While it’s good to see them consider options I wonder how close they’ll come to addressing the true “incentives” of the platform which encourage much of the bad behavior.

Buzzfeed article

Facebook's Wonderful Week of Fun - March 22

Continuing the saga of all that is Facebook. All kidding aside, I read this stuff and think “surely this can’t keep happening”, “surely it won't get any worse”. Hard to believe I’m still this naive.

In this week’s issue - it was revealed that Facebook stored user’s passwords in plain text for many years. Spoiler alert, this isn’t a good thing. Essentially this means that Facebook employees could know and use your own login credentials to login to your account.

In typical Facebook fashion they have admitted the issue but are stating it’s a limited set of users. This will inevitably be revised to some higher number on page 6 of a small town newspaper later this year when nobody is looking.

Krebs on Security

Facebook's Wonderful Week of Fun - March 15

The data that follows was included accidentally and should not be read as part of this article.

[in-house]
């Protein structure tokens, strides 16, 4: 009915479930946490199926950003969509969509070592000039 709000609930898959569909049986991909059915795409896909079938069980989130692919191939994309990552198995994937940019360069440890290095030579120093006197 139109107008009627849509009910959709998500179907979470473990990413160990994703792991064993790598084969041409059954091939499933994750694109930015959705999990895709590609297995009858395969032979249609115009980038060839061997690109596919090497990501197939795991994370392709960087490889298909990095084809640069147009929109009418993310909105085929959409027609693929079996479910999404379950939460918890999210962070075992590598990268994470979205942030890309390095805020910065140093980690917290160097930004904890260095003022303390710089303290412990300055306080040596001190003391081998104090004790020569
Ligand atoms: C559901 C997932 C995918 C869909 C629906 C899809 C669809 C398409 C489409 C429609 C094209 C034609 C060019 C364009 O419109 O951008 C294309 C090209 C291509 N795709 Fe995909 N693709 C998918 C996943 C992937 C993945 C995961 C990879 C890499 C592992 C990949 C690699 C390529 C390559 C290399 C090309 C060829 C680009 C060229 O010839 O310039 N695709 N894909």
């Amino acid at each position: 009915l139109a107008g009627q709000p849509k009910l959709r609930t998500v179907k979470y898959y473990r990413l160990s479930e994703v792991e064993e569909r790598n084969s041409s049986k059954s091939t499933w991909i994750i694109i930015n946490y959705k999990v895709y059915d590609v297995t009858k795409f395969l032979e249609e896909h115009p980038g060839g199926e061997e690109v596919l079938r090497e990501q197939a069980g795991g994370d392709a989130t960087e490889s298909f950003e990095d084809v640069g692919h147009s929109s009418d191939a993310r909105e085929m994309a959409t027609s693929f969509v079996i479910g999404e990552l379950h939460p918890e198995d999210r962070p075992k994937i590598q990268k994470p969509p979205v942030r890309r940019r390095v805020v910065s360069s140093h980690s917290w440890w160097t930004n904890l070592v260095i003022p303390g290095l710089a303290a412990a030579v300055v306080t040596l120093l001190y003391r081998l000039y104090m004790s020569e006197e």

Each week when I make decisions about where to spend my time and what to post I become increasingly aware of the state of all things “facebook”. Maybe a weekly summary is good enough for now!

Here’s the highlights:

Facebook survived issues like this a decade ago when it was run by a group of fast moving people early in their career. We accepted those mistakes with an “awwww shucks” type of attitude. Those days are over. Facebook is a global technology powerhouse with the influence to change the course of human history.

Two words for you - wake up

Imagine Dragons and the curse of Nickelback

What a burden and genuine care that Dan displays. His passion for others and transparency about his own challenges do inspire me. I’m openly a fan of Imagine Dragons and vividly remember the first time I heard “Radioactive” performed at a friend’s church in Denver followed by hearing "On Top of the World” in a movie that same day. Amazing work from a real human being.

RE: Slipknot’s Corey Taylor’s comments, still wondering why we seem so bent on dividing and using social media to divide….

Stereogum Article